A recent review of 13 studies investigating the influence of a multivitamin and mineral supplement on intelligence in children found that most studies reported a positive effect, especially in kids whose diets were low in vitamins and minerals.

According to psychologists at California State University, a daily vitamin supplement might also promote good behaviour in kids. In their study, researchers assigned groups of children, aged 6 to 12, to either a placebo pill or a daily vitamin and mineral tablet. After four months, those who did not get the extra nutrients needed twice as much discipline. It's thought that poor nutritional habits in children that lead to vitamin deficiencies can impair brain function and cause antisocial behaviour.

Children's multivitamins - formulated for kids aged 2 to 12 - differ from those of adults not only in their lower nutrient doses, but also in their form, ranging from chewable tablets to gummy bears to liquid drops. Some formulas contain vitamins only, usually vitamins A, D, E, C, B1, B2, B3, B6, B12 and folic acid. Others are fortified with iron (four or five milligrams) and some have added calcium (125 to 160 mg). Menstruating girls, vegetarians and children who don't like meat should choose a formula with iron.

Keep in mind that children's multivitamins labelled "complete" may not contain all vitamins and minerals important to a child's health. And that's okay, provided your child gets the rest from his or her diet. But if you're giving your child a one-a-day pill because his diet lacks iron or calcium, read labels to be sure you're buying what your child needs.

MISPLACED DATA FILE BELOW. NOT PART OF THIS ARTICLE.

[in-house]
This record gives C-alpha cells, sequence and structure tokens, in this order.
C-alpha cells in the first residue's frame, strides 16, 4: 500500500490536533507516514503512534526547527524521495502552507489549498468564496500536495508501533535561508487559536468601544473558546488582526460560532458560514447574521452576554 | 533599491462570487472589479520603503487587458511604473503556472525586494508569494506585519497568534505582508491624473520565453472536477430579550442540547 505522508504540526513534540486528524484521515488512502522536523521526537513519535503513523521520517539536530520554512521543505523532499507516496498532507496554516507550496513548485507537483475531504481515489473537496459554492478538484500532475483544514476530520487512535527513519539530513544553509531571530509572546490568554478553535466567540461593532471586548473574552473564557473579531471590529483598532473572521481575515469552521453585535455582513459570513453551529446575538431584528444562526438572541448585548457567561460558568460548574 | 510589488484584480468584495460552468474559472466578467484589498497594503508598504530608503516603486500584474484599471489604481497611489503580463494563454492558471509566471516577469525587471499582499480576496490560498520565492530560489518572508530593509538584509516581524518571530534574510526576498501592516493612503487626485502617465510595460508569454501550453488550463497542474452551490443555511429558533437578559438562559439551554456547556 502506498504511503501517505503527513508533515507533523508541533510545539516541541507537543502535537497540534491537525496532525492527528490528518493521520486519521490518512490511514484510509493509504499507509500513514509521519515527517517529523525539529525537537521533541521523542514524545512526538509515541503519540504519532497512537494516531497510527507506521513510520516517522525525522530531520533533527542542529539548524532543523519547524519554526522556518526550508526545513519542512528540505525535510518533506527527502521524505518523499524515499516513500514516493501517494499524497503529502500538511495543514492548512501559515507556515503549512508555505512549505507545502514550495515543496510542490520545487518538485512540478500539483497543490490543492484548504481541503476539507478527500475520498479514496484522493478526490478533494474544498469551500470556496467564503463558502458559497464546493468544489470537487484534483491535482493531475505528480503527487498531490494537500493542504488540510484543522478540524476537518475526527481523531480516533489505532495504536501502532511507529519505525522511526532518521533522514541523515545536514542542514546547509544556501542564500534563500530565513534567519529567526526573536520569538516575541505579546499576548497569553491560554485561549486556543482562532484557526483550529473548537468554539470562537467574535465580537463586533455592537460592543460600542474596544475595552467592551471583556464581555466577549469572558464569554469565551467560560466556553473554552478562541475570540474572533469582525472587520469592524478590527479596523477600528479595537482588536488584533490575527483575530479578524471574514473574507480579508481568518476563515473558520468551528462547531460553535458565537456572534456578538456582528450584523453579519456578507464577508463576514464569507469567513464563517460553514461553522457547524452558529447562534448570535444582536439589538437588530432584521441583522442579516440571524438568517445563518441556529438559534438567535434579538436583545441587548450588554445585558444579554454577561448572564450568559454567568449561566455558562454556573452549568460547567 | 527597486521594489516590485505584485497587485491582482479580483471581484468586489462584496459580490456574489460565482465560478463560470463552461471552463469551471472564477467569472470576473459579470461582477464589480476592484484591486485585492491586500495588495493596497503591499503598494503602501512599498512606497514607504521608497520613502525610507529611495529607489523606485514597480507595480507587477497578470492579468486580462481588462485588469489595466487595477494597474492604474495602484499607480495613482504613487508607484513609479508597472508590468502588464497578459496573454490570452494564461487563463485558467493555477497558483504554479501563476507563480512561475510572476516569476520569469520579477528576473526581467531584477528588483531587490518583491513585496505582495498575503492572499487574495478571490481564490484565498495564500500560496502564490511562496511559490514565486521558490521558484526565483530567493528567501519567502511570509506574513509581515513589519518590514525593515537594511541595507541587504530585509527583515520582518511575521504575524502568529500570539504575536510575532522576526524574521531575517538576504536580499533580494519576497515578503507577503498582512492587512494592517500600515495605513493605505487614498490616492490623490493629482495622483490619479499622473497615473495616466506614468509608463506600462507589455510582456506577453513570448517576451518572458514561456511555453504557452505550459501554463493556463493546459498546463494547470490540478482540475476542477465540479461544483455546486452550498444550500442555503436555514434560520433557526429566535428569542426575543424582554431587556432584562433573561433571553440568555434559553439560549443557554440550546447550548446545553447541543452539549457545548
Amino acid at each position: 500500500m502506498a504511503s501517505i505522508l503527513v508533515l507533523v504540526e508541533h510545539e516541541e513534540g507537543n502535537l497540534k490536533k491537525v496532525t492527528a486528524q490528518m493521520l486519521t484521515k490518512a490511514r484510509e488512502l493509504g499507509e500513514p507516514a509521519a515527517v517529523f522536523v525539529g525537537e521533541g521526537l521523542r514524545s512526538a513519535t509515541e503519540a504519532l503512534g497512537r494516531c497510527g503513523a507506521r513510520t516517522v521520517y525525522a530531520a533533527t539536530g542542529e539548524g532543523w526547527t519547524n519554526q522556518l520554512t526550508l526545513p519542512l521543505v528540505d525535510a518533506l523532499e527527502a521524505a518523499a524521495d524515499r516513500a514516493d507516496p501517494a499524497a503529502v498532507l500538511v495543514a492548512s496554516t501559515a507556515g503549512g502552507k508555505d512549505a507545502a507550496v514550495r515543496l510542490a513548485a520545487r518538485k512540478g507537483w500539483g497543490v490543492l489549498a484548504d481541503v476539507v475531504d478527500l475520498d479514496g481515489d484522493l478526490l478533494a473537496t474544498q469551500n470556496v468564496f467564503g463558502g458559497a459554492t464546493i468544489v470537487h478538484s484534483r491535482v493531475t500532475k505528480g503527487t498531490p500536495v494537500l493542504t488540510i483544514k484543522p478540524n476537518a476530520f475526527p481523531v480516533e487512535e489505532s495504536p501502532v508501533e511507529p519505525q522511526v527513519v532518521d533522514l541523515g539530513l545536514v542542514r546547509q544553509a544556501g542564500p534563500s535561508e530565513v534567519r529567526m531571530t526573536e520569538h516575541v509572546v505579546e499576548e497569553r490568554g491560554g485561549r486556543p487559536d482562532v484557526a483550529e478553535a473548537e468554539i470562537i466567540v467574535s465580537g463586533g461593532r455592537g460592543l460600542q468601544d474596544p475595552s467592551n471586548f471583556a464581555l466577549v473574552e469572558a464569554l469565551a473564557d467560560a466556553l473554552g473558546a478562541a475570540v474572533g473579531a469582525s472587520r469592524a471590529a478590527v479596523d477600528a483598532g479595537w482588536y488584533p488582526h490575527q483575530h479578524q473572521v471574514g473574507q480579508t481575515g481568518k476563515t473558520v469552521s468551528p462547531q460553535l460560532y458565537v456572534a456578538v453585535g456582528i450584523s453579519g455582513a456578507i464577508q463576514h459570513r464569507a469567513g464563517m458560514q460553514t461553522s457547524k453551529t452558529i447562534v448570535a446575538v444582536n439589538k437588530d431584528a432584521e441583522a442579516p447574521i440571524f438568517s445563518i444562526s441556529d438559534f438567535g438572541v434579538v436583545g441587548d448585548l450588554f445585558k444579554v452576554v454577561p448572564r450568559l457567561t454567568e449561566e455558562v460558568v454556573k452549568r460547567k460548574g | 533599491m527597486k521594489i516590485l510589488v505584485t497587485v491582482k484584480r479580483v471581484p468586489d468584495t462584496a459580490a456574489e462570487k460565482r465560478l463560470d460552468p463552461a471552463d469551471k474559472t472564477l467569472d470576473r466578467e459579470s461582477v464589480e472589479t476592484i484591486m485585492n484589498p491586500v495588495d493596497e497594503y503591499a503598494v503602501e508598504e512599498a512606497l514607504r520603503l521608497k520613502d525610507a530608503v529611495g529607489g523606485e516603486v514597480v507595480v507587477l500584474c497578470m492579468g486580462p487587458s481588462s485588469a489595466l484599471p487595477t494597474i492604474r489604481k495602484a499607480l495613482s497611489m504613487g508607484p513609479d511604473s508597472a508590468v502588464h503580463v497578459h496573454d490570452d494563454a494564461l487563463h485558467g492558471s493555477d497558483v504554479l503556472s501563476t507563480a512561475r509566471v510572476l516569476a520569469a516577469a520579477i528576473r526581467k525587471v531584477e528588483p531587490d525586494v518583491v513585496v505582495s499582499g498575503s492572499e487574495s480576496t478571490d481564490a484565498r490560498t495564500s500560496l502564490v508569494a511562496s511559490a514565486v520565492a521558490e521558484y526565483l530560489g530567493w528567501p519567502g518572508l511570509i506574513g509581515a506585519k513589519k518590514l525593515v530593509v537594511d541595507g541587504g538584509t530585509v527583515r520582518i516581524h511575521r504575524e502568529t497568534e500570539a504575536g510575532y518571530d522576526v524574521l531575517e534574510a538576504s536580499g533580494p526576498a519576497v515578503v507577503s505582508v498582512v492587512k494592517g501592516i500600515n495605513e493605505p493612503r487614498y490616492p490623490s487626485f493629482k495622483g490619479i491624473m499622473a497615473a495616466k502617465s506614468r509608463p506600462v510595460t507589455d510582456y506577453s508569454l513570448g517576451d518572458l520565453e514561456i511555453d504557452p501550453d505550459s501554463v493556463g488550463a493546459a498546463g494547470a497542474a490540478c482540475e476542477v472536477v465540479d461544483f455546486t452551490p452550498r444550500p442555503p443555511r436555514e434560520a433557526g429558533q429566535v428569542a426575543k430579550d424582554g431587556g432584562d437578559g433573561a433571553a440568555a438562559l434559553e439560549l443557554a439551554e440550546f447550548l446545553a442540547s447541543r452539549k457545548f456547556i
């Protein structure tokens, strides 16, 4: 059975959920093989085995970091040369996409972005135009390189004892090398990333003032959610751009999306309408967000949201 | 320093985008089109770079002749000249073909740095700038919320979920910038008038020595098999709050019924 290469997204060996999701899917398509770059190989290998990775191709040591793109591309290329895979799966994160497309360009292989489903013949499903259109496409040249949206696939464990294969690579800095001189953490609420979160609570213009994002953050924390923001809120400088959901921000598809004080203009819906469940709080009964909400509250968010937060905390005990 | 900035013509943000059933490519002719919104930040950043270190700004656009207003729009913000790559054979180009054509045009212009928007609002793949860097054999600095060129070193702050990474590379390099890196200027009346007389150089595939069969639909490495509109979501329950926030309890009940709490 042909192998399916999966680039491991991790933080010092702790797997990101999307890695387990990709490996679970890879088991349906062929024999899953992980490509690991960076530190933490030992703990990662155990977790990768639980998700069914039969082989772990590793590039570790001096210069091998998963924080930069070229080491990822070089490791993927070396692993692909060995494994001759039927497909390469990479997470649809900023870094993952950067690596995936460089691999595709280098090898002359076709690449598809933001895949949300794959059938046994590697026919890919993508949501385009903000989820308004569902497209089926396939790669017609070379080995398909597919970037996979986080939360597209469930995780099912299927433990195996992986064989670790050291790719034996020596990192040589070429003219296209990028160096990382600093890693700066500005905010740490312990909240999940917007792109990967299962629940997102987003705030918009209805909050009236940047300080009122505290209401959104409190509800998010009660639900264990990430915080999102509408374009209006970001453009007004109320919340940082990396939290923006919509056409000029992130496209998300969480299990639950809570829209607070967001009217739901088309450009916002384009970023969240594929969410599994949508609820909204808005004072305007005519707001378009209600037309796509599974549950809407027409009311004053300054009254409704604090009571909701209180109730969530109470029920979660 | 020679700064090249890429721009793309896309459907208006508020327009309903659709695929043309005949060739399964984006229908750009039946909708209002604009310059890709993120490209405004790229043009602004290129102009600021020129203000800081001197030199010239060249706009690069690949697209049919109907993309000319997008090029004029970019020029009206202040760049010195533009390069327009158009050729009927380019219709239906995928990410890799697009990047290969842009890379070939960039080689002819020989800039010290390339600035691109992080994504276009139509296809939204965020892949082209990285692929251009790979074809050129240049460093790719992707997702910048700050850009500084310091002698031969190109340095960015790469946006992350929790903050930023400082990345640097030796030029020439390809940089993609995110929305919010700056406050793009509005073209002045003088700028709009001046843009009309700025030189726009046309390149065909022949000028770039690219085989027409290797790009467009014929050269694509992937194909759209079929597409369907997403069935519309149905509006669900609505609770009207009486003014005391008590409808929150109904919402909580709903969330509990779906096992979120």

For older children, aged 9 to 13, daily calcium requirements (1,300 mg) translate into four milk product servings a day. One cup (250 ml) of milk or fortified soy beverage, 175 ml plain yogurt or 1½ ounces (45 grams) of cheese delivers roughly 300 milligrams of calcium. If your child's diet lacks calcium, he or she will need to take a separate calcium supplement. Older children can't rely on a multivitamin supplement to provide enough calcium because most brands contain no more than 160 mg of the mineral.

During the teen years, daily requirements for most vitamins and minerals increase to match - and in some cases exceed - adult levels. That's when they should switch to an adult formula.

While multivitamin supplements are generally safe for healthy children, they can be toxic if taken in large amounts. To prevent a young child from getting too much of any one nutrient, always choose a formula made for them. Treat multivitamins like any other medication: Keep them out of children's reach.

Multivitamins can't make up for a consistently poor diet that's high in fat and sodium and lacking in fruits and vegetables. So even if you give your children multivitamins, encourage them to eat a variety of healthy foods.

Leslie Beck is a registered dietitian and author of The No-Fail Diet (Penguin Group Canada, 2006). Visit her website at lesliebeck.com.

 

In the know

Most popular videos »

Highlights

More from The Globe and Mail

Most popular